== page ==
Time to spice up that old wall with a splash of summer-long color.
There is a tendency among gardeners who want to dress up their concrete walls to plant some creeping phlox and be done with it. And why not? Phlox is a perennial that will return to bloom year after year. And it will grow and spread, properly maintained. It’s actually quite lovely in early spring.
But that’s the problem with most perennials. They have a notoriously short blooming season. At most, under perfect weather conditions, you may get two to three weeks. More likely—at least it is around here—the temperature changes quickly and signals the plant to “get on with it,” meaning to finish flowering and move on the production of seeds. Which is, after all, the entire point of flowering.
There are alternative to this shortened season of blooms. Many annuals are available in the “trailing” or “hanging” varieties–everything from plain green ivy to some rather exotic geraniums.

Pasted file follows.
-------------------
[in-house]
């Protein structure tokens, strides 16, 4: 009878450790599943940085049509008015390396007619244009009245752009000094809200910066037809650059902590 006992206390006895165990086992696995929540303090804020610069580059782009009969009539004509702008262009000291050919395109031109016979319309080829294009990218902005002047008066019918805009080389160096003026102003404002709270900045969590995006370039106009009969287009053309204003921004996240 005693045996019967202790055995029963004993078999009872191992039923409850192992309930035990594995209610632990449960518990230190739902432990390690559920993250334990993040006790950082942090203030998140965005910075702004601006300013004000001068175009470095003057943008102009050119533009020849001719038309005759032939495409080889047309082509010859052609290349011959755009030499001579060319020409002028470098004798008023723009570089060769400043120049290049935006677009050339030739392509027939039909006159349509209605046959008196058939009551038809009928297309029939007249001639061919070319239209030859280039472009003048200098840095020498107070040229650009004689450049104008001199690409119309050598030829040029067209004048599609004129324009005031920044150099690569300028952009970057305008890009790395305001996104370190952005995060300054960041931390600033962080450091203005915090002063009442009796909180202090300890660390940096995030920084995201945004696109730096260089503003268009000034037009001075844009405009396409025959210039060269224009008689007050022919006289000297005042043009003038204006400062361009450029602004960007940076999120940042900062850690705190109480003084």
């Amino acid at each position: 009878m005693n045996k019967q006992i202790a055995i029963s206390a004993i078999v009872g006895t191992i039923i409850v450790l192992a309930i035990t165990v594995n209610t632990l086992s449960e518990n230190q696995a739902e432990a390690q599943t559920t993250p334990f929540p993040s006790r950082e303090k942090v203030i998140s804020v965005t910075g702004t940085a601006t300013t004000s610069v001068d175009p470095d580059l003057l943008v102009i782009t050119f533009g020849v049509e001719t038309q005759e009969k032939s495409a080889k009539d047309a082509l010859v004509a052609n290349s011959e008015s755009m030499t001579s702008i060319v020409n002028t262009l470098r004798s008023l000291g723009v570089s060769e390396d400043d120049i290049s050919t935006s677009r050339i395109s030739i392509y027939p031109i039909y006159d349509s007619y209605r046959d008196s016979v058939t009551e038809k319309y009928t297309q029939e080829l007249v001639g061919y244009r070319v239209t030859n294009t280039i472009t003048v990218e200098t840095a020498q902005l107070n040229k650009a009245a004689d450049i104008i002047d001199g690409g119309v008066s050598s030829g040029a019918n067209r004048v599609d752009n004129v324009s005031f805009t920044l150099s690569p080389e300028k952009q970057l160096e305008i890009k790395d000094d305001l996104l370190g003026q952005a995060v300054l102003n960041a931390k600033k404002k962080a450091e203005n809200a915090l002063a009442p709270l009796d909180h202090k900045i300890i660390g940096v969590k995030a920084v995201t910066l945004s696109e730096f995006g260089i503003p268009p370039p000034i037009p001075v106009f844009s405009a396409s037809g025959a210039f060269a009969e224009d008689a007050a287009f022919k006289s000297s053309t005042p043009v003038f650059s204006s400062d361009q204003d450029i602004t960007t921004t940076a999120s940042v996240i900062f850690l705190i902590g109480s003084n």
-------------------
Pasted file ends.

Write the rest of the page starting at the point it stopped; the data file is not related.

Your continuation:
My own favorite, and one that never fails to garner attention, is the lovely mass of trailing petunias known as “Purple Wave.” There are other and newer varieties out every year.
Plant them (I buy the small plants at a nursery, but seeds are available) early in spring after the frosts have passed. Water them weekly if need be, and don’t forget the fertilizer. I feed mine weekly with Peter’s Professional water soluble plant food, but others prefer Miracle Gro, etc.
Then stand back and watch these lovelies do their stuff. Within a few weeks they will begin to mass and trail down the side of your wall. And they will bloom that way until the frost takes them away.
© Wade Kingston